4

I can understand blocking inbound SSH communication if the company is disallowing external logins. But, this is the first time I hear of an outbound SSH block. What is important to note is that such firewalling will probably limit only the casual SSH user. If someone really wants to SSH outside (which will typically be to a server/machine they have ...


4

You probably have a pair of scissors somewhere; that'll block peer-to-peer software without costing anything, installing a firewall, or installing any software on a server.


4

In windows firewall (Win+R and wf.msc :P) create new custom inbound rule... You can set there whatever you want (protocol, ports, local and remote ip's).


4

You need somthing like this: acl BlockedHost src 192.168.1.15 http_access deny BlockedHost The config file is well commented searching for the word acl will help you further. Squid acl faq


4

Example : I blocked Facebook & orkut to all user but now i want to open only facebook to particular user or IP Option 1 : Specify site with in configuration file, acl special_clients src "/etc/squid/special_client_ips.txt" acl facebook dstdomain .facebook.com acl orkut dstdomain .orkut.com Under http access http_access allow ...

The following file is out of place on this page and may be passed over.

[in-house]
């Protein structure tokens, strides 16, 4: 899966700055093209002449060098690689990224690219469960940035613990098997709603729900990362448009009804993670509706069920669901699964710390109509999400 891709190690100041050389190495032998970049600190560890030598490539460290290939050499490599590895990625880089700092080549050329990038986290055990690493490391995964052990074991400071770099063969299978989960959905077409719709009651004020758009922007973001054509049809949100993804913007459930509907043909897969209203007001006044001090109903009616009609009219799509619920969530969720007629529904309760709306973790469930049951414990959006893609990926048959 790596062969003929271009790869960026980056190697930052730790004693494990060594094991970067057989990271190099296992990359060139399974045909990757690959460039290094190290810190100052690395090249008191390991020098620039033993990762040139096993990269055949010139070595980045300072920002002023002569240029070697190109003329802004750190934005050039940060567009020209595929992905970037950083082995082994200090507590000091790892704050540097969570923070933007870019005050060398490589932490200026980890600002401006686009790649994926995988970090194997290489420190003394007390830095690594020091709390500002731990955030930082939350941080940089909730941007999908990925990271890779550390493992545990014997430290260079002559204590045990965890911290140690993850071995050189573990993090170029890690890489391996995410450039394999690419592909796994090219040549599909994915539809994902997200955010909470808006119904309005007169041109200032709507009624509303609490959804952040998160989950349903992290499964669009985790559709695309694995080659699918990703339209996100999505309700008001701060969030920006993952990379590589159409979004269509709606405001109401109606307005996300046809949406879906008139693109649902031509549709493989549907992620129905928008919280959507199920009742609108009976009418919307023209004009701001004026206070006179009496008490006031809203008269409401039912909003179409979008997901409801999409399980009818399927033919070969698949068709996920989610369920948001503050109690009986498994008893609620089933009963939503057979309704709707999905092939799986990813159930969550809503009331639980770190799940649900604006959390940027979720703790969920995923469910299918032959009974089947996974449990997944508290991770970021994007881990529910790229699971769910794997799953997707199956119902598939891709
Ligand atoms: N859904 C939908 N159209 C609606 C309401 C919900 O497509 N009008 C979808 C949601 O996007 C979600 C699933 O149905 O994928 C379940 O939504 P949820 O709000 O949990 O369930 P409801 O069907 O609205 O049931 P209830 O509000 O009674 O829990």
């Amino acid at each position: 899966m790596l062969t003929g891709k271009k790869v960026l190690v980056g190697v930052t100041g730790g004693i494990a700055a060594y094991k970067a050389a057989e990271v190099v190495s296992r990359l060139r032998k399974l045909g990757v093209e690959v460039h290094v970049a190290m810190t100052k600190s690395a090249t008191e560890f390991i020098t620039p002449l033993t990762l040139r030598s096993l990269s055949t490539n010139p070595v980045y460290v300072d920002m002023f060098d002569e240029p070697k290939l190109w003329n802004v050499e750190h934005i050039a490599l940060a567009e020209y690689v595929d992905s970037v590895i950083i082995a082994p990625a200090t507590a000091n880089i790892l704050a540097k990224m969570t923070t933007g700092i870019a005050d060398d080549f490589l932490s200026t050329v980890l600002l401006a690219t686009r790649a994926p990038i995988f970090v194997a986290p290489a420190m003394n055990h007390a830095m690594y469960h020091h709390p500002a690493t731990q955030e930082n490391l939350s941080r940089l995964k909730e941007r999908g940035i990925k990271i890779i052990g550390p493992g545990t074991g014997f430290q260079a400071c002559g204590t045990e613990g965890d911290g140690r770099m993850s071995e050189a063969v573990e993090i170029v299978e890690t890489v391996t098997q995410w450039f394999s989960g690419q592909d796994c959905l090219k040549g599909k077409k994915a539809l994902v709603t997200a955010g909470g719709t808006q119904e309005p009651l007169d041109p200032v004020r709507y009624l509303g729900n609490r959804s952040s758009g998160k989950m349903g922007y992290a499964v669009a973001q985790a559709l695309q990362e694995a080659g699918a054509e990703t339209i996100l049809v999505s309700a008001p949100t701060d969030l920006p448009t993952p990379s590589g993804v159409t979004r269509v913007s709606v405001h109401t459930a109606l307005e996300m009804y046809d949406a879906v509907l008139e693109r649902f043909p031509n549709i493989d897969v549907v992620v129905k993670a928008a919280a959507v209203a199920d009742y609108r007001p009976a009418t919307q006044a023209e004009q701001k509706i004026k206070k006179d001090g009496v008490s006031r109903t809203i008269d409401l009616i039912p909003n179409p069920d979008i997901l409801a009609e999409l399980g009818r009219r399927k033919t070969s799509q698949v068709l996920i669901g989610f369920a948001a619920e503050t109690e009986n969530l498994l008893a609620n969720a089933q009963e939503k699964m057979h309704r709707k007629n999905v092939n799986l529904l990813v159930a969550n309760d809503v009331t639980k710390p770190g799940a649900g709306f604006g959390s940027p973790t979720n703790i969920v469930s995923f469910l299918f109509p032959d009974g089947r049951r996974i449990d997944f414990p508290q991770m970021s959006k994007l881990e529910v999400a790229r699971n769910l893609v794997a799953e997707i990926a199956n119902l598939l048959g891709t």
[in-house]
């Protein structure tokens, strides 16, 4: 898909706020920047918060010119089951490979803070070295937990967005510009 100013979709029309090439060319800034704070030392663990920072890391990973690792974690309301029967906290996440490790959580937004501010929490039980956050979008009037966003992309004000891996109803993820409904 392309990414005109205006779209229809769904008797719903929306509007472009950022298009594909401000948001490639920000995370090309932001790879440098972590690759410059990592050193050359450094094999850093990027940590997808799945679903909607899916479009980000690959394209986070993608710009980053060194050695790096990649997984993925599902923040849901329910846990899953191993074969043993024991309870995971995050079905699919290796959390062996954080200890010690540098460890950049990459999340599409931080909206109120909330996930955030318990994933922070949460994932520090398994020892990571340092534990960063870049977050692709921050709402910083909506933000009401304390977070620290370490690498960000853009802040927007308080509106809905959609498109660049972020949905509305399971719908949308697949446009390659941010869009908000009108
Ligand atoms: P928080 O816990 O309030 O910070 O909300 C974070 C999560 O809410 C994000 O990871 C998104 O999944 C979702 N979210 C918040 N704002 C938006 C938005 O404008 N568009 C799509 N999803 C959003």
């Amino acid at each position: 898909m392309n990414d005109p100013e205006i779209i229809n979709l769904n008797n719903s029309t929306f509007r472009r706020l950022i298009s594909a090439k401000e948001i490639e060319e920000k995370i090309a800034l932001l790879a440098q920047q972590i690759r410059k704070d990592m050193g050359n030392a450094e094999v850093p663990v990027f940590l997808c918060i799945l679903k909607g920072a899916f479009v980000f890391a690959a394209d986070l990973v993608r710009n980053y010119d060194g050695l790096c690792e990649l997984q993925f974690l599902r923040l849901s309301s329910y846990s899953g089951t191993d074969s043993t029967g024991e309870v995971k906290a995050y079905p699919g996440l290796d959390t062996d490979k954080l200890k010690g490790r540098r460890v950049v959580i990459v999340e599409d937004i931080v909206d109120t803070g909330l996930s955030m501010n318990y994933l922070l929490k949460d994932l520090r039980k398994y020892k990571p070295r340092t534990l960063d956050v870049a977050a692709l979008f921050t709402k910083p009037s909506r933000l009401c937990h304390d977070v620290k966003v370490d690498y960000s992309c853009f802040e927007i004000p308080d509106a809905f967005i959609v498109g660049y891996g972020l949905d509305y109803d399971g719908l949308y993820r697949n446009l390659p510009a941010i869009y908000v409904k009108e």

4

While it is mostly in use by bots and other crawlers, why not block bots the regular way, by adding/changing the robots.txt file (for the "law-obeying" bots) or by changing your .htaccess file to block the criminals. This site is one of many describing these procedures. Update: If I were to write a malicious bot today, I'd use http/1.1, just to throw off ...


4

One of the simplest ways is to set up a squid proxy, and put rules in place to allow only the site you want. Then block access to all ports on your firewall for LAN PCs (you may need to consider if your clients need to access any other internet services). Finally, push out proxy info using wpad.dat or dhcp option 252, both of which should work for linux I ...


4

There are two ways to do this: 1) Block it at the firewall, based on the destination IP address and port. For example, when I look up YouTube from my location I get: C:\Users\mark.henderson>nslookup Default Server: enetsdc2.enets.local Address: 192.168.161.2 > youtube.com Server: enetsdc2.enets.local Address: 192.168.161.2 Name: youtube.com ...


4

So… you're redirecting the real Google site and complaining when Google's browser notices that you've intercepted Google's website? Build Chrome from source and deploy that to your Enterprise. Or stop using OpenDNS.


3

The best way to do this with apache is with the access control module. Basically, just put something like this into your .htaccess Deny from 10.252.46.165 More information on it can be found here. However, that is not necessarily the best way to do it, because Apache is still handling the request. You can actually block all incoming traffic from certain ...